Tag: HITRUST Certification

HIPAA, HITECH and HITRUST In Healthcare IT

By Gerry Miller, CEO, Cloudticity.

Gerry Miller

Anyone dealing with healthcare IT in the US will come across HIPAA and HITECH and HITRUST — and it’s easy to get them confused. They’re interrelated and they all concern health information and they all impact healthcare IT. But that certainly doesn’t mean they’re all the same.

Briefly, HIPAA is a law and compliance is mandatory. HITECH is another law that was subsequently folded into HIPAA. And HITRUST is a voluntary means to ensure compliance with laws such as HIPAA, including its HITECH provisions and any others that might come along. Here’s how it all breaks down:

HIPAA

The Health Insurance Portability and Accountability Act of 1996 (HIPAA) covered a lot of healthcare modernization issues, including provisions addressing insurance and taxes. But when we reference HIPAA in the IT world, we’re generally concerned with details in the Act’s Title II.

HIPAA Title II stipulates national standards for digital healthcare information management and movement. Its intent was to establish comprehensive guidance on the way personal health information (PHI) is maintained, exchanged, and protected from unauthorized exposure and theft in healthcare industries. Since the Act was signed into law at the dawn of the dot.com days, it has naturally required amendment over the years.

HITECH

The Health Information Technology for Economic and Clinical Health (HITECH) Act was part of the American Recovery and Reinvestment Act of 2009. HITECH allocated $28B to fund greater adoption of electronic health records (EHRs) through incentives, resulting in a massive digitization of health information. It also outlined additional sets of stipulations for digital standardization and added more privacy and security protections for healthcare data enforced by penalties for compliance failures.

HITECH was consolidated into HIPAA Title II in 2013 with the Final Omnibus Rule, which also expanded security and breach notification details and, notably, extended HIPAA-compliance requirements to business associate agreements. A business associate is any entity that “creates, receives, maintains, or transmits protected health information” for a HIPAA-covered entity. So pretty much anyone handling PHI has to comply with HIPAA — not just hospitals and insurance companies.

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HITRUST Certification: What Is It and Why Is It Important For Data Protection?

By Paul Banco, CEO and co-founder, etherFAX.  

Paul Banco

As a data protection standards and development certification organization, HITRUST helps organizations safeguard sensitive data and manage IT risk across all industries and throughout the third-party supply chain. Since it was founded in 2007, the HITRUST Common Security Framework (CSF) has become the gold standard for compliance framework in the healthcare industry as it addresses the requirements of existing standards and regulations including HIPAA, PCI, COBIT, NIST, ISO, FTC, and state laws.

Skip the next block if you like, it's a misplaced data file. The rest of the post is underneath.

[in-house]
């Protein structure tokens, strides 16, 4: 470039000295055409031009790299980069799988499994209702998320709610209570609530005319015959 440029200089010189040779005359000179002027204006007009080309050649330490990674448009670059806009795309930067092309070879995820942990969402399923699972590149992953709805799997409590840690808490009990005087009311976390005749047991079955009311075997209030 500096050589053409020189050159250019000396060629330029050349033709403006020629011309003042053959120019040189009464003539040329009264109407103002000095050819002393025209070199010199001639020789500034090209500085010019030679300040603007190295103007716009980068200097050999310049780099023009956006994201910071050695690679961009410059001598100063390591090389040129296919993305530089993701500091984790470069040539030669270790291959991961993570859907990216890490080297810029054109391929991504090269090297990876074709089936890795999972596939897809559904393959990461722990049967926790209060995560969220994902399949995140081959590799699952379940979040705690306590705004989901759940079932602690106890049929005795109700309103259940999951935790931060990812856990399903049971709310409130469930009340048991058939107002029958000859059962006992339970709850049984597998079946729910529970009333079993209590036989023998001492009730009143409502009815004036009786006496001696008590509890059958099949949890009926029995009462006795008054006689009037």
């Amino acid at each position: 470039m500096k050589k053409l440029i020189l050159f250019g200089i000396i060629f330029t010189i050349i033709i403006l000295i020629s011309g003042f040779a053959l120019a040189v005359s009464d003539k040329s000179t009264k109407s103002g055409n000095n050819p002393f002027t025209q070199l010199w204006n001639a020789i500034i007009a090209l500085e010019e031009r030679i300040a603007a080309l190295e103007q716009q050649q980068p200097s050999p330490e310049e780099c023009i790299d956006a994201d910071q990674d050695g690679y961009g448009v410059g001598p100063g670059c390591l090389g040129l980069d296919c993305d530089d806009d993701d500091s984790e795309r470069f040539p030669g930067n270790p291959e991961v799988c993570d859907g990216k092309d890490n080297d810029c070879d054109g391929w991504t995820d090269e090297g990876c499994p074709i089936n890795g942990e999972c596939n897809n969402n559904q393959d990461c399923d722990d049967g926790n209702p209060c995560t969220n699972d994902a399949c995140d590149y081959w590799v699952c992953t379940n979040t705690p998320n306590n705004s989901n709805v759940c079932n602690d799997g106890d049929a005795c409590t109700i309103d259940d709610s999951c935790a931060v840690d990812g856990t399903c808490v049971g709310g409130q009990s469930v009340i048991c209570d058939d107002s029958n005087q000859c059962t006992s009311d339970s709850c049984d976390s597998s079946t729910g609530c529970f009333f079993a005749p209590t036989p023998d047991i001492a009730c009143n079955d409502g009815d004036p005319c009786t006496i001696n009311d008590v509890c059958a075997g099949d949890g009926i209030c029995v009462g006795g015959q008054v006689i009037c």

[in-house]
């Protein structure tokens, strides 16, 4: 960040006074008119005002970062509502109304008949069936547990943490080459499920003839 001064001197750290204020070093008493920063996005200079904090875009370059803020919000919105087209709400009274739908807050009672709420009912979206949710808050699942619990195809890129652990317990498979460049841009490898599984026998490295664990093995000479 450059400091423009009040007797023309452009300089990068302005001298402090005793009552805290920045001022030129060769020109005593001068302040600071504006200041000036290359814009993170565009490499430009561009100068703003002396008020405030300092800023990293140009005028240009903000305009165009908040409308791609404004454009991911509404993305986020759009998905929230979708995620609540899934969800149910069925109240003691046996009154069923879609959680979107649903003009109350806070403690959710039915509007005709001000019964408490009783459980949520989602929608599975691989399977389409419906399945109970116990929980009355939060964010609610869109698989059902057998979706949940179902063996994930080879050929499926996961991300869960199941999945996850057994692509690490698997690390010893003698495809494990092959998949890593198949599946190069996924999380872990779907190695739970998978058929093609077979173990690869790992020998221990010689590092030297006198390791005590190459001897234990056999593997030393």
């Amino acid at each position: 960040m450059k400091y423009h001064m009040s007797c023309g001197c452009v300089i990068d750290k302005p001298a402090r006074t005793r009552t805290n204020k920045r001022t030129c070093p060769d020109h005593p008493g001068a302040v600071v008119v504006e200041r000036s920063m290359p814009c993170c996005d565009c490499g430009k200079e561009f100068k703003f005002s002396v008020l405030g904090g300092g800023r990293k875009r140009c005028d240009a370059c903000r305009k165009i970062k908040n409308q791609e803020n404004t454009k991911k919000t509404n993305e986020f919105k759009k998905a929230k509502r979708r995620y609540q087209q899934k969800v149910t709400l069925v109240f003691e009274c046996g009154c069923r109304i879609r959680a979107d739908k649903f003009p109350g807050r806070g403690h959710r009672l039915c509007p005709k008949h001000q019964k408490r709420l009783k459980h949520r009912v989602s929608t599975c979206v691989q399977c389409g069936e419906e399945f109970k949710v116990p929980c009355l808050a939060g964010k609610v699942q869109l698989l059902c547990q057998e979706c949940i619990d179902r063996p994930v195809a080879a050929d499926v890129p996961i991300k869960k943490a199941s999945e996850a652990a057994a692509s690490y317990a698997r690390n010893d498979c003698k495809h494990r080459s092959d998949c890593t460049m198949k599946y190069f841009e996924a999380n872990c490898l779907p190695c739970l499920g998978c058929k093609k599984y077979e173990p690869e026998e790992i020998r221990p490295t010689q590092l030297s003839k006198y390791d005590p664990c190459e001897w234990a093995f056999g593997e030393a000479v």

To become HITRUST certified, an organization must first complete a HITRUST CSF Readiness assessment to determine if the current alignment of its security and privacy controls relates to the requirements defined in the HITRUST CSF. The organization can then select a certified HITRUST CSF Assessor Firm that will perform several risk assessments, audits, and quality assurance procedures over the course of two to four months.

The HITRUST CSF has 19 different domains including healthcare data protection and privacy, endpoint protection, mobile device security, incident management, and disaster recovery. An organization will be scored on these assessments and must meet a minimum compliance level to become HITRUST certified.

Research has shown 97 percent of organizations that pursue a HITRUST Certified Security Framework certification rapidly improve their information security posture to meet certification and, most importantly, maintain their security posture. Furthermore, with a mature information protection program in place, organizations are less likely to suffer a breach and are more likely to be able to contain and minimize the impact of a breach, should one occur.

Organizations that implement a robust information security continuous monitoring (ISCM) program such as HITRUST to continually assess the state of their information security controls not only achieve higher levels of maturity, but also make better and more timely decisions.

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